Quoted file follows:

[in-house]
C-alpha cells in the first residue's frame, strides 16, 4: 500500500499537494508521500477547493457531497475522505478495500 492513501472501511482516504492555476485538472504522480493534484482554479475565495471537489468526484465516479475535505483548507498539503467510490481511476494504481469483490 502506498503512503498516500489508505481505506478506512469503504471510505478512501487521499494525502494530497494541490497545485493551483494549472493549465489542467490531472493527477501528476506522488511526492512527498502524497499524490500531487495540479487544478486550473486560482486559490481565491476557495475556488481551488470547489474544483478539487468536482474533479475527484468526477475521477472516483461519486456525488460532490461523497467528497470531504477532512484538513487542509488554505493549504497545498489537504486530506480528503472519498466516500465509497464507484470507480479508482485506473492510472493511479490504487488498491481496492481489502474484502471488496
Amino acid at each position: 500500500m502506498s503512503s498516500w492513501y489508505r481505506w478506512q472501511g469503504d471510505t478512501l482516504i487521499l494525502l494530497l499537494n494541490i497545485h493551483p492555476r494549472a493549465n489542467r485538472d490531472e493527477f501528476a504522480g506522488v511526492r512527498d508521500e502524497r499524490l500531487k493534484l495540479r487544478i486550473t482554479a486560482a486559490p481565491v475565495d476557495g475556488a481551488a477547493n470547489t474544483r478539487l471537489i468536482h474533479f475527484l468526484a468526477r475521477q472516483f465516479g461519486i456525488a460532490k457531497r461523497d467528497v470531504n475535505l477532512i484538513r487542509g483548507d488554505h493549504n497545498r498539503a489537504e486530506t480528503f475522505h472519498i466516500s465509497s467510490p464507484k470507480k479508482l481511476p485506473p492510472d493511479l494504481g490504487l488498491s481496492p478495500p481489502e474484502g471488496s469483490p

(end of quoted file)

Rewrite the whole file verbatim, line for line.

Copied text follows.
[in-house]
C-alpha cells in the first residue's frame, strides 16, 4: 500500500499537494508521500477547493457531497475522505478495500 492513501472501511482516504492555476485538472504522480493534484482554479475565495471537489468526484465516479475535505483548507498539503467510490481511476494504481469483490 502506498503512503498516500489508505481505506478506512469503504471510505478512501487521499494525502494530497494541490497545485493551483494549472493549465489542467490531472493527477501528476506522488511526492512527498502524497499524490500531487495540479487544478486550473486560482486559490481565491476557495475556488481551488470547489474544483478539487468536482474533479475527484468526477475521477472516483461519486456525488460532490461523497467528497470531504477532512484538513487542509488554505493549504497545498489537504486530506480528503472519498466516500465509497464507484470507480479508482485506473492510472493511479490504487488498491481496492481489502474484502471488496
Amino acid at each position: 500500500m502506498s503512503s498516500w492513501y489508505r481505506w478506512q472501511g469503504d471510505t478512501l482516504i487521499l494525502l494530497l499537494n494541490i497545485h493551483p492555476r494549472a493549465n489542467r485538472d490531472e493527477f501528476a504522480g506522488v511526492r512527498d508521500e502524497r499524490l500531487k493534484l495540479r487544478i486550473t482554479a486560482a486559490p481565491v475565495d476557495g475556488a481551488a477547493n470547489t474544483r478539487l471537489i468536482h474533479f475527484l468526484a468526477r475521477q472516483f465516479g461519486i456525488a460532490k457531497r461523497d467528497v470531504n475535505l477532512i484538513r487542509g483548507d488554505h493549504n497545498r498539503a489537504e486530506t480528503f475522505h472519498i466516500s465509497s467510490p464507484k470507480k479508482l481511476p485506473p492510472d493511479l494504481g490504487l488498491s481496492p478495500p481489502e474484502g471488496s469483490p